CANADIAN COALITION FOR GENETIC FAIRNESS STATEMENT ON THE QUEBEC COURT OF APPEAL DECISION REGARDING THE GENETIC NON-DISCRIMINATION ACT
(KITCHENER, ON) January 16, 2019 – The Canadian Coalition for Genetic Fairness (CCGF) was disappointed with the Quebec Court of Appeal view that the Genetic Non-Discrimination Act (GNA) does not constitute a valid exercise of Parliament’s criminal law power. On May 4, 2017, the GNA became law making it a criminal offence for a service provider or anyone entering into a contract with a person to require that person to take or disclose the results of a genetic test or collect use or disclose a person’s genetic test results without written consent.
“People living in Canada should be able to benefit from genetic testing to inform health and life decisions rather than live in fear that their DNA will be used against them by employers, insurers, schools and more,” says Bev Heim-Myers, Chair for the Canadian Coalition for Genetic Fairness. “The Quebec opinion is a step backwards at a time when we should be increasing the protection of our genetic information at federal, provincial and territorial levels. Genetic discrimination is an important issue in Canada and a barrier to science, medicine and the health and well being of people living in Canada. The Genetic Non-Discrimination Act addresses this problem and protects the genetic test information for the benefit of all Canadians. It is important to note that the Quebec Court of Appeal just provided an advisory opinion on the specific questions referred to them, however, this opinion does put the Genetic Non-Discrimination Act at risk. The CCGF is exploring all options as we move forward with our lawyers.”
This historic law, which passed 3rd reading in the House of Commons by a vote of 222 to 60 in May 2017, enabled all people living in Canada the opportunity to make informed life decisions regarding health and reproduction, without fear of genetic discrimination. This legislation also enabled Canada to remain as a leader in genomic research and has already helped to alleviate the fears of Canadians, encouraging participation in genomics research and clinical trials. All Canadians deserve the right to proactively manage their own health and advance medicine without the fear of genetic discrimination. The Genetic Non-Discrimination Act alleviated that fear and removed barriers, by protecting genetic test information.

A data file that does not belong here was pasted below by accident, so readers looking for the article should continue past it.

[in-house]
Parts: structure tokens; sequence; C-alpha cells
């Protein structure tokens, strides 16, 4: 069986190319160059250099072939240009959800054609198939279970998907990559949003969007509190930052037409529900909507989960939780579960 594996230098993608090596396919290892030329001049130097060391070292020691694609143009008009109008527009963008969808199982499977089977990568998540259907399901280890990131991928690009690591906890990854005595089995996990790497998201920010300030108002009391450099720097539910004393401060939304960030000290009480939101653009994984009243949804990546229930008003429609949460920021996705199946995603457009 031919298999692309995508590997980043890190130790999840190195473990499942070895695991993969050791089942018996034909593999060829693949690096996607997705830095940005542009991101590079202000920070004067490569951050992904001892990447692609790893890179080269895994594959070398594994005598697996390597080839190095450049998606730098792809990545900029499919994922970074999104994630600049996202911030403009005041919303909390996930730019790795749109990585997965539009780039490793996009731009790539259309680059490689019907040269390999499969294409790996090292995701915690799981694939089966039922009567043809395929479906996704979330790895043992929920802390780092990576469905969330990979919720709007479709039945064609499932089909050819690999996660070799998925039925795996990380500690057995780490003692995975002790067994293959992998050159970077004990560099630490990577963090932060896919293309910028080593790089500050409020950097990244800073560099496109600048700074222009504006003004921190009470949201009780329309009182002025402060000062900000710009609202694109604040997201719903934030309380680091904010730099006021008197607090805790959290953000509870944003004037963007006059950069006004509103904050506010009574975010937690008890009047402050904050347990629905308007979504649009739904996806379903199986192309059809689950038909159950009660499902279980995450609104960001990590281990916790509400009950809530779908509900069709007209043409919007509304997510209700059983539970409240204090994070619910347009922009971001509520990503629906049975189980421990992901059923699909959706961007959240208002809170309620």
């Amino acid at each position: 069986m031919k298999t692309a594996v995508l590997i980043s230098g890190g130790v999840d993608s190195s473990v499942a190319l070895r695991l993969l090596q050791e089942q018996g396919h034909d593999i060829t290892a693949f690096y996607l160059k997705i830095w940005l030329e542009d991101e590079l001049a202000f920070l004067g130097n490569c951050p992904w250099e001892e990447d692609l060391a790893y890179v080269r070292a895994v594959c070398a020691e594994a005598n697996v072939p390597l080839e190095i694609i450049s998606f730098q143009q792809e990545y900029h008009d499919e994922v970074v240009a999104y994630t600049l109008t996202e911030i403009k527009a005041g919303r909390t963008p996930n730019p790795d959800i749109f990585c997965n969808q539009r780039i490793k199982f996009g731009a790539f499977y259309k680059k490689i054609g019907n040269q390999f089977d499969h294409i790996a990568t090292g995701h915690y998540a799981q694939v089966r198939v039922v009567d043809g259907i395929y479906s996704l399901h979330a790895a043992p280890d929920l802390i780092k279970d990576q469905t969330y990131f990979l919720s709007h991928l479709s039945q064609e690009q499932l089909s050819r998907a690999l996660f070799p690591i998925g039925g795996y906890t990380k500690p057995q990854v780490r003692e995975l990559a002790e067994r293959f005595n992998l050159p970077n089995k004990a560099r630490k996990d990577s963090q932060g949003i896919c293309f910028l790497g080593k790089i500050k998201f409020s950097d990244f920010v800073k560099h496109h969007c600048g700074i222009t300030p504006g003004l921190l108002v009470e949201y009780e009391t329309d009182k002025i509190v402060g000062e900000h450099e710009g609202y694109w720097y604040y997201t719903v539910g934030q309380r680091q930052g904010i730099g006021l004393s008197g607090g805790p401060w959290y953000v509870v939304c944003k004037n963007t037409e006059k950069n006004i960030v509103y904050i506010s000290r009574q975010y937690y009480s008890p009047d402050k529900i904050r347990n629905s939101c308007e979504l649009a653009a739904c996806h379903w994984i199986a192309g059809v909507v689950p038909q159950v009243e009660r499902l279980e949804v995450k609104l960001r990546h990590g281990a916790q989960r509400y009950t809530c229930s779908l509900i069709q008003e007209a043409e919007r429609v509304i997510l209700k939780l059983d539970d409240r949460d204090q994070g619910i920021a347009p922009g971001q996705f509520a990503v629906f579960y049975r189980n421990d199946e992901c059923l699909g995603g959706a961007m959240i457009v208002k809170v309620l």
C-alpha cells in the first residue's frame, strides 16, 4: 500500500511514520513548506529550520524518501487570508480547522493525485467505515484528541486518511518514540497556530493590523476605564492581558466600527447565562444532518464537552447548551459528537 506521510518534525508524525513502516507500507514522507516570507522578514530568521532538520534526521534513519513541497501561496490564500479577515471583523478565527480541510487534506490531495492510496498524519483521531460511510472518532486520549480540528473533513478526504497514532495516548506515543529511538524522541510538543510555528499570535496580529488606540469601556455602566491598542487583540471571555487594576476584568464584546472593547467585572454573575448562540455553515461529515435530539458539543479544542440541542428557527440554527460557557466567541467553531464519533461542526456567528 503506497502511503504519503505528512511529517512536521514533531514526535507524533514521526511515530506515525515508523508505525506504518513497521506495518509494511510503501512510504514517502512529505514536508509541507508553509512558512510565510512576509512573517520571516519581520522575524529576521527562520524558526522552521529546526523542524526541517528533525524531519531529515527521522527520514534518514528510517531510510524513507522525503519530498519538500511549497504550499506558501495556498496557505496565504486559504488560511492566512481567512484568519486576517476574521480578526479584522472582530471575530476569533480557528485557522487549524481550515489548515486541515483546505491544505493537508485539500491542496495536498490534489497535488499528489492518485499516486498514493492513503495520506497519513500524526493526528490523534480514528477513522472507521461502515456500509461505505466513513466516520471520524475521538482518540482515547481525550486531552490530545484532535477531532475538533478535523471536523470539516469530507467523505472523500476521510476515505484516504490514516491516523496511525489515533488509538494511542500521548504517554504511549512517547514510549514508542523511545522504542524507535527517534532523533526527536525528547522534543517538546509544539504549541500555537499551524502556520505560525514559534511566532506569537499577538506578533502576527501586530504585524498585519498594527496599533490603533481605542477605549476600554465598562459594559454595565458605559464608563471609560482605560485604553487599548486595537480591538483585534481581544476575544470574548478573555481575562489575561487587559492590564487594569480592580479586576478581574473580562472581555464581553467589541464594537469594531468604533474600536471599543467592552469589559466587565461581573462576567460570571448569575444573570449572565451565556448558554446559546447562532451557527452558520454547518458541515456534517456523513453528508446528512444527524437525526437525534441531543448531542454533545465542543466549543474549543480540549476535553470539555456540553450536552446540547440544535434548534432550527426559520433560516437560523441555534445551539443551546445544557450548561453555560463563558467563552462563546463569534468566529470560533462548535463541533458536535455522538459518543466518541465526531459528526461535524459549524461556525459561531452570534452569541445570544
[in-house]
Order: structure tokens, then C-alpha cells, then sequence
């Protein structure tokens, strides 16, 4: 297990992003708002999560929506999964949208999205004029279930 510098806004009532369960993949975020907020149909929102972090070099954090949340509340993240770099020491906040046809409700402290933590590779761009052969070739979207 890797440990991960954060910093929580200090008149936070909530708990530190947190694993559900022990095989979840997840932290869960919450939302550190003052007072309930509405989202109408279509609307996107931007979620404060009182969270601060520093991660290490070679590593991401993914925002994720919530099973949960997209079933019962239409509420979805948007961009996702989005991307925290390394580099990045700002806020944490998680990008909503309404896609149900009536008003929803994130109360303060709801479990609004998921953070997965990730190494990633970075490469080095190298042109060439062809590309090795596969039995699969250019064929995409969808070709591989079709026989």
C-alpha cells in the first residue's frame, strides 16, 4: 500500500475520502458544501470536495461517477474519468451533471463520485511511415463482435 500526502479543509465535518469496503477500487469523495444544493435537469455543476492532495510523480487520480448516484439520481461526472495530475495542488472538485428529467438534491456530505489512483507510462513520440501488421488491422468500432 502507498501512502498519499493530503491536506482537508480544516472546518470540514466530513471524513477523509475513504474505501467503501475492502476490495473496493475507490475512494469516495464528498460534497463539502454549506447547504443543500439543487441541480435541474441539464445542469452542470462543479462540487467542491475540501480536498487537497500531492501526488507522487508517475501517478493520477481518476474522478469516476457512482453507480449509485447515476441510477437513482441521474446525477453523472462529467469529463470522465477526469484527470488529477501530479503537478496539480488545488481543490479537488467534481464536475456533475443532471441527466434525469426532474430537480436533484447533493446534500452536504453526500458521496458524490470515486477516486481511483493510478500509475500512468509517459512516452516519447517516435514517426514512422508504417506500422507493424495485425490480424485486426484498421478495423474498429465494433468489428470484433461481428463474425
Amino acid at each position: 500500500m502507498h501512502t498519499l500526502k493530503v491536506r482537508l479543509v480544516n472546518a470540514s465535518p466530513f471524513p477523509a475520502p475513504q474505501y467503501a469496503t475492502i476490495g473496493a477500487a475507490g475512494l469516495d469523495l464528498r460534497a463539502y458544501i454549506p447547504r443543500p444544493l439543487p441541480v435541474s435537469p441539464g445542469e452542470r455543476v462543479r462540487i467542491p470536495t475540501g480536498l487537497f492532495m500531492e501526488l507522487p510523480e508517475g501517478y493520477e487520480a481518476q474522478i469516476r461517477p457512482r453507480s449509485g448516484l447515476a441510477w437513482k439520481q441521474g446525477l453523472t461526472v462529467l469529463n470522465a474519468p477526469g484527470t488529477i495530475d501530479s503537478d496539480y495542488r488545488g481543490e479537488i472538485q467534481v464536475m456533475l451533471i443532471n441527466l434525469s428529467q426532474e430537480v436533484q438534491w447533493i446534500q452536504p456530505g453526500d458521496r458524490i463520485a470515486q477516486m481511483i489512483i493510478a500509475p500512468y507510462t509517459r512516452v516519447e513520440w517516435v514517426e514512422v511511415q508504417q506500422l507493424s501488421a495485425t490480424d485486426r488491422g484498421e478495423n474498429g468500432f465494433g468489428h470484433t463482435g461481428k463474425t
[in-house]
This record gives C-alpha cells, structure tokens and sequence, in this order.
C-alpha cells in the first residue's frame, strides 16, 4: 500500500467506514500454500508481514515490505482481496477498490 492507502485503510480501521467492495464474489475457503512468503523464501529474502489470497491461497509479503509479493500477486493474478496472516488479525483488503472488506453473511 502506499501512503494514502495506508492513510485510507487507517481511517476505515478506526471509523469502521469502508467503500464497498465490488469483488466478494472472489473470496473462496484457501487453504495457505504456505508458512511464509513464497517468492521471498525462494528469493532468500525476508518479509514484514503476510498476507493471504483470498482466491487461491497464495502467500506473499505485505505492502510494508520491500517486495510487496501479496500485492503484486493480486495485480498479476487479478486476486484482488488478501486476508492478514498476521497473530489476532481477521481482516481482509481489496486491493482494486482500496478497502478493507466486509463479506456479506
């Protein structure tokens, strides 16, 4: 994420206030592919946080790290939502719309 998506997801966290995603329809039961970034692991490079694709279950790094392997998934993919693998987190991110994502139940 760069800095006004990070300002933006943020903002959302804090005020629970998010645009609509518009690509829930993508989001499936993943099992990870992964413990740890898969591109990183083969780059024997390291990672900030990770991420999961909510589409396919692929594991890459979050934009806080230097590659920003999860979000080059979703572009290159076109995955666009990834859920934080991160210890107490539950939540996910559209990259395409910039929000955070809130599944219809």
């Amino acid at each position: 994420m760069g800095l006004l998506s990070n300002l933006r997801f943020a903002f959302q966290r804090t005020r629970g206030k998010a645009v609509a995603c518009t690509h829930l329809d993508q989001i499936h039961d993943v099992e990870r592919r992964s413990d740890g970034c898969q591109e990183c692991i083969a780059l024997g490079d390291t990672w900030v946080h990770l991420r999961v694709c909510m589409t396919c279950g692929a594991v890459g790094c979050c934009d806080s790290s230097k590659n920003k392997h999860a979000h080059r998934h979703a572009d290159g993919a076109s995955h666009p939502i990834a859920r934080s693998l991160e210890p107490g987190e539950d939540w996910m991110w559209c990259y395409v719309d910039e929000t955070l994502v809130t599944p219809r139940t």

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The Canadian Coalition for Genetic Fairness (CCGF/CCEG) is a coalition of organizations dedicated to preventing genetic discrimination for all Canadians. The Coalition is deeply concerned about discrimination against individuals based on their genetic make-up. We are united to educate Canadians about genetic discrimination and to influence governments both federal and provincial, and other relevant organizations to create change. CCGF/CCEG currently represents 18 hereditary genetic diseases in Canada.
Members of CCGF/CCEG are:
ALS Society of Canada Alzheimer Society of Canada
Canadian Cystic Fibrosis Foundation CORD
The Foundation Fighting Blindness Huntington Society of Canada
Kidney Foundation of Canada Muscular Dystrophy Canada
Multiple Sclerosis Society of Canada Osteoporosis Canada
Ovarian Cancer Canada Parkinson Society of Canada
Tourette Syndrome Foundation of Canada Centre for Molecular Medicine and Therapeutics
Canadian PKU & Allied Disorders Spina Bifida & Hydrocephalus Association of Canada
The Centre for Israel and Jewish Affairs Canadian Cancer Society
Canadian Congenital Heart Alliance Individual Members
The Genetic Non-Discrimination Act prohibits any person from requiring an individual to undergo a genetic test or disclose the results of a genetic test as a condition of providing goods or services to, entering into or continuing a contract or agreement with, or offering specific conditions in a contract or agreement with, the individual. Exceptions are provided for health care practitioners and researchers. The enactment provides individuals with other protections related to genetic testing and test results.
The act amends the Canada Labour Code to protect employees from being required to undergo or to disclose the results of a genetic test, and provides employees with other protections related to genetic testing and test results. It also amends the Canadian Human Rights Act to prohibit discrimination on the ground of genetic charac